In her compelling new book, Your Life Calling: Reimagining the Rest of Your Life (Simon & Schuster, 253 pages, $26.00), Pauley, the formerToday show and Dateline NBC co-host, delivers a message of hope, possibility and adventure that Boomers staring at the prospect of living longer, healthier lives are hungry to hear.
“In the 21st century, 50 is the beginning of a new and aspirational time of life,” she writes. Her mission: “Helping people see themselves in positive and powerful new ways,” she writes.
At 63, Pauley is one of the leading edge of Baby Boomers, and she has been down the road of career and life reinvention after 50 herself.
Research shows that the typical midcareer transition takes about three years, she reports. “My own midlife reinvention took about four.”
Pauley spent hours and hours on her living room couch, reading and researching possibilities, looking for something she wanted to do with her life, generating ideas and pitching proposals to television executives.
The result: She became a Sherpa. Her job: to show you the new career paths that others have taken in their journey in the belief that you will learn from their stories. “I have long recognized the power of other people’s stories to help us see our own lives in new ways,” she writes.
Her book orbits around the people she has profiled in the regular segment she does for Today called “Life Reimagined,” co-branded with AARP.
Pauley has spent the past four years or so roaming the country and interviewing regular folks, who have looked carefully at their options of what to do next, and taken action. They were often spurred by a personal health crisis, a job loss or an early retirement to make a move.
Some, though, simply reached a stage in their lives when they yearned for something more, maybe even a chance for a do-over.
Pauley trumpets: “We’ve been given a second chance — to do the thing we’d always wanted to do, or never had a chance before to do, or never imagined we could. I think of these as ‘trying times,’ a time to try new things, and maybe even a time to try big things.”
Her carefully culled band of success stories consists of people who all stepped up to the plate and swung for the fences.
It’s a diverse bunch. You’ll meet an acupuncturist, alpaca ranchers, a chocolatier, and a founder of a non-profit to bring art supplies and programs to inner-city kids, among others.
Not every transition has been perfect, or brought money raining down from the skies, but they’re all winners on many levels with personal happiness leading the way. “This is how I define success: being someone who tries,” Pauley writes.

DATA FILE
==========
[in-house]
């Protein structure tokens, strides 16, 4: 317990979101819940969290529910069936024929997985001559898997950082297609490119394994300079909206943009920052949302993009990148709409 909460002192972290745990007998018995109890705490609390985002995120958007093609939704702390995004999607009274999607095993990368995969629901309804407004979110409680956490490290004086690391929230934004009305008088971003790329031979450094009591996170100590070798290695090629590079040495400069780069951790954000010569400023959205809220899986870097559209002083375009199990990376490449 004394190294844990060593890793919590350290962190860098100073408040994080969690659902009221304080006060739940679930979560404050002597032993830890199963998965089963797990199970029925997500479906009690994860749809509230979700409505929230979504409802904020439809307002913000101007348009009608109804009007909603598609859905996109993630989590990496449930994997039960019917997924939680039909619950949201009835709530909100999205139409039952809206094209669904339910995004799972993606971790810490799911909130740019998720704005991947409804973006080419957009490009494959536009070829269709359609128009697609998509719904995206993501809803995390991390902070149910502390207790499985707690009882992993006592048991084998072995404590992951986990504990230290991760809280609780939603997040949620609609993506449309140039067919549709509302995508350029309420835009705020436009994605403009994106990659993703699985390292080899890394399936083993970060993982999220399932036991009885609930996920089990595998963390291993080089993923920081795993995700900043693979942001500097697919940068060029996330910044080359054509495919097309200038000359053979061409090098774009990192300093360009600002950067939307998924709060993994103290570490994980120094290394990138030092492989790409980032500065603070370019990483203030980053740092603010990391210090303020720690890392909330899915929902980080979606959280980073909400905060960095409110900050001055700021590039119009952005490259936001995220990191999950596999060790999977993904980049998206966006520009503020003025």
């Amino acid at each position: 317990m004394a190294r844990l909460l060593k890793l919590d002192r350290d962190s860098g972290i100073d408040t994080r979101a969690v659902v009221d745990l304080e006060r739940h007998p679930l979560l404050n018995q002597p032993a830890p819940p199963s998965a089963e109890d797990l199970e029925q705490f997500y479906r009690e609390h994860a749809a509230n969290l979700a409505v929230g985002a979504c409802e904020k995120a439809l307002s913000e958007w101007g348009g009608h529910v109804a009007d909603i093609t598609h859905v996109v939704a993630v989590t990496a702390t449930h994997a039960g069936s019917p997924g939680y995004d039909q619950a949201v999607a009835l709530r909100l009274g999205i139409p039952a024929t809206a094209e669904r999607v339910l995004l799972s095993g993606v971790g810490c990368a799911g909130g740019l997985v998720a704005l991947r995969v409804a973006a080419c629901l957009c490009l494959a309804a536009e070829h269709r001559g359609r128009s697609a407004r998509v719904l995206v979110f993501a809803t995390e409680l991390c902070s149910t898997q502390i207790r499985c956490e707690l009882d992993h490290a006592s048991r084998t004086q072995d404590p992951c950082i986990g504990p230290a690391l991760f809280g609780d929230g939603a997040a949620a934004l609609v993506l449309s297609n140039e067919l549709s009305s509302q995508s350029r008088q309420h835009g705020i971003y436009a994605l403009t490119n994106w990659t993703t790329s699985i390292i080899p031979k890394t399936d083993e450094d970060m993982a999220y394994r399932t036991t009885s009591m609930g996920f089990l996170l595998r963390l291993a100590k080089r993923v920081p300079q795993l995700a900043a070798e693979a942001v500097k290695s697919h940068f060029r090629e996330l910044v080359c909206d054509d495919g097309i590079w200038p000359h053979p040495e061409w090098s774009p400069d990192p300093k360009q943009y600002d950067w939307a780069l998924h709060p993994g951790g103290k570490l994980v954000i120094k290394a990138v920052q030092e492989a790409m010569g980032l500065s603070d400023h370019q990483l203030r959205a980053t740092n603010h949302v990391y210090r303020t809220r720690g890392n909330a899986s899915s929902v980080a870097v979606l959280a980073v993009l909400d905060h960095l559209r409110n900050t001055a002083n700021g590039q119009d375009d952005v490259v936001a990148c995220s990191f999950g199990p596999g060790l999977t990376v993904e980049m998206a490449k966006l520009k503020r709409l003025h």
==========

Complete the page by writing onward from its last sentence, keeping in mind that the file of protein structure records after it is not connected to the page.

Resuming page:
Pauley’s book is chockablock with keen insights for career transitions, but perhaps the best bits are when she shares her own personal journey of discovery. You get the sense that we’re all in this together, and it’s OK.
This is, however, not a how-to-book. You will not find a list of tips or resources to help you find start-up financing for your new business, for example, or great websites for more information.
While Pauley refers to this life stage as one of reinvention, she is quick to point out the misconceptions of such a word. She advises:
• Reinvention doesn’t mean you have to get it right the first time.
• It is not a total makeover.
• Not everyone has a passion to follow.
• Reinvention usually doesn’t arrive as an epiphany or a single life-changing event.
Here are a some of Pauley’s insights gleaned from her own experience and her observations of others seeking to “reinvent.”
• To help figure out what she was going to do — “I made a list of favorites things, places and songs; a list of things I did well or could learn to do better.”
• “Entering my late 50s, I knew that this time, if anything was going to happen I’d have to make it happen myself.”
• “Reinvention is a process. But I’ve realized that doing first and knowing second turns out to be a good description of the process that finally inspired me to make my move.”
• “Inspiration is everywhere, but you have to be looking.”
• “The idea that it is possible to learn something new in midlife can be exhilarating. Older learners come equipped with toolboxes of knowledge and experience waiting to be applied in new ways.”
Finally, “just take that first step.” She borrows a line from Dr. Martin Luther King Jr. to make her own case for trying: “Faith is taking the first step even when you can’t see the whole staircase.”